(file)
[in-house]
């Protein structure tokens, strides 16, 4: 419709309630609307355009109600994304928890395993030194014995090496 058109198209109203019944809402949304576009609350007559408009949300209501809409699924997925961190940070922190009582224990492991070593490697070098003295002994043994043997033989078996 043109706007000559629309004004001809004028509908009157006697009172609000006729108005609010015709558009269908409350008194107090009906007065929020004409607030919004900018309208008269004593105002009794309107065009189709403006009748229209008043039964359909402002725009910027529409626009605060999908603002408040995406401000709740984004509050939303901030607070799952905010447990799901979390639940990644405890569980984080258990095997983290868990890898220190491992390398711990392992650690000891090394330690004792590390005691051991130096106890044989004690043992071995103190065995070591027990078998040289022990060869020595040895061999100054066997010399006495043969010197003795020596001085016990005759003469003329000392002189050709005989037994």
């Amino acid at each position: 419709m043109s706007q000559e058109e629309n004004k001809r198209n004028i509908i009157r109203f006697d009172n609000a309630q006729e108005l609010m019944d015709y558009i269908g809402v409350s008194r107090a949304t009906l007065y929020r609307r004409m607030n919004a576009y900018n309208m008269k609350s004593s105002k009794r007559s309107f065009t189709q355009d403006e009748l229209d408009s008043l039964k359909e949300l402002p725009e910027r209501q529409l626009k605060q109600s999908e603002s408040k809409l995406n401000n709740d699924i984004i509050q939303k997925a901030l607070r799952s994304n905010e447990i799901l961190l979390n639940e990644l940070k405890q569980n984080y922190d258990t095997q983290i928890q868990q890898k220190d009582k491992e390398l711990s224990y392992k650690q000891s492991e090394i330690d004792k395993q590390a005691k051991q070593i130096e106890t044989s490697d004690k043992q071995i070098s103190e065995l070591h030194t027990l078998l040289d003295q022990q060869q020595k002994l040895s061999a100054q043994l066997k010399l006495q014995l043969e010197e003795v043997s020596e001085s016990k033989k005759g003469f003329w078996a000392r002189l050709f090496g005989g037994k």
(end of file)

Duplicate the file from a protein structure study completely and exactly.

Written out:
[in-house]
């Protein structure tokens, strides 16, 4: 419709309630609307355009109600994304928890395993030194014995090496 058109198209109203019944809402949304576009609350007559408009949300209501809409699924997925961190940070922190009582224990492991070593490697070098003295002994043994043997033989078996 043109706007000559629309004004001809004028509908009157006697009172609000006729108005609010015709558009269908409350008194107090009906007065929020004409607030919004900018309208008269004593105002009794309107065009189709403006009748229209008043039964359909402002725009910027529409626009605060999908603002408040995406401000709740984004509050939303901030607070799952905010447990799901979390639940990644405890569980984080258990095997983290868990890898220190491992390398711990392992650690000891090394330690004792590390005691051991130096106890044989004690043992071995103190065995070591027990078998040289022990060869020595040895061999100054066997010399006495043969010197003795020596001085016990005759003469003329000392002189050709005989037994």
């Amino acid at each position: 419709m043109s706007q000559e058109e629309n004004k001809r198209n004028i509908i009157r109203f006697d009172n609000a309630q006729e108005l609010m019944d015709y558009i269908g809402v409350s008194r107090a949304t009906l007065y929020r609307r004409m607030n919004a576009y900018n309208m008269k609350s004593s105002k009794r007559s309107f065009t189709q355009d403006e009748l229209d408009s008043l039964k359909e949300l402002p725009e910027r209501q529409l626009k605060q109600s999908e603002s408040k809409l995406n401000n709740d699924i984004i509050q939303k997925a901030l607070r799952s994304n905010e447990i799901l961190l979390n639940e990644l940070k405890q569980n984080y922190d258990t095997q983290i928890q868990q890898k220190d009582k491992e390398l711990s224990y392992k650690q000891s492991e090394i330690d004792k395993q590390a005691k051991q070593i130096e106890t044989s490697d004690k043992q071995i070098s103190e065995l070591h030194t027990l078998l040289d003295q022990q060869q020595k002994l040895s061999a100054q043994l066997k010399l006495q014995l043969e010197e003795v043997s020596e001085s016990k033989k005759g003469f003329w078996a000392r002189l050709f090496g005989g037994k």